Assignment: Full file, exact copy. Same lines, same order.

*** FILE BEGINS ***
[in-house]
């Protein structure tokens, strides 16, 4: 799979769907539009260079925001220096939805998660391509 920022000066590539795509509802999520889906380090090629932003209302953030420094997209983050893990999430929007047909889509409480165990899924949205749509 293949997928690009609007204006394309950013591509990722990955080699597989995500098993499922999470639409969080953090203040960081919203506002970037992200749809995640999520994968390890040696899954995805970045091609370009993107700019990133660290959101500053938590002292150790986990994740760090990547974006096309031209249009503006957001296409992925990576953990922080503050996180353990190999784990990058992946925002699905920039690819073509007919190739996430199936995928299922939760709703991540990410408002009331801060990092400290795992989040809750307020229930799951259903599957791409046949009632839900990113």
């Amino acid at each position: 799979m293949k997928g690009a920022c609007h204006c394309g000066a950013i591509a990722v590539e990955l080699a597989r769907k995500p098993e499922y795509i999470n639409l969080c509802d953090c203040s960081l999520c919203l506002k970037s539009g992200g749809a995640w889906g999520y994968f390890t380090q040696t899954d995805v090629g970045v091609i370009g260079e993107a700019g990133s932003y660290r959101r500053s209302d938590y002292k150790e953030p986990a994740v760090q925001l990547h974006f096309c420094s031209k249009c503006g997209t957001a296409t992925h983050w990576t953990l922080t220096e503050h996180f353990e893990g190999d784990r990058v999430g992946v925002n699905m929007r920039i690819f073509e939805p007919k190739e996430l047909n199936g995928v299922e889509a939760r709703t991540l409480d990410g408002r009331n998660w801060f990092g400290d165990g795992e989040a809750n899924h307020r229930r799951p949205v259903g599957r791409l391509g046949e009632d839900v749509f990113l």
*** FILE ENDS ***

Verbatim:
[in-house]
């Protein structure tokens, strides 16, 4: 799979769907539009260079925001220096939805998660391509 920022000066590539795509509802999520889906380090090629932003209302953030420094997209983050893990999430929007047909889509409480165990899924949205749509 293949997928690009609007204006394309950013591509990722990955080699597989995500098993499922999470639409969080953090203040960081919203506002970037992200749809995640999520994968390890040696899954995805970045091609370009993107700019990133660290959101500053938590002292150790986990994740760090990547974006096309031209249009503006957001296409992925990576953990922080503050996180353990190999784990990058992946925002699905920039690819073509007919190739996430199936995928299922939760709703991540990410408002009331801060990092400290795992989040809750307020229930799951259903599957791409046949009632839900990113």
């Amino acid at each position: 799979m293949k997928g690009a920022c609007h204006c394309g000066a950013i591509a990722v590539e990955l080699a597989r769907k995500p098993e499922y795509i999470n639409l969080c509802d953090c203040s960081l999520c919203l506002k970037s539009g992200g749809a995640w889906g999520y994968f390890t380090q040696t899954d995805v090629g970045v091609i370009g260079e993107a700019g990133s932003y660290r959101r500053s209302d938590y002292k150790e953030p986990a994740v760090q925001l990547h974006f096309c420094s031209k249009c503006g997209t957001a296409t992925h983050w990576t953990l922080t220096e503050h996180f353990e893990g190999d784990r990058v999430g992946v925002n699905m929007r920039i690819f073509e939805p007919k190739e996430l047909n199936g995928v299922e889509a939760r709703t991540l409480d990410g408002r009331n998660w801060f990092g400290d165990g795992e989040a809750n899924h307020r229930r799951p949205v259903g599957r791409l391509g046949e009632d839900v749509f990113l």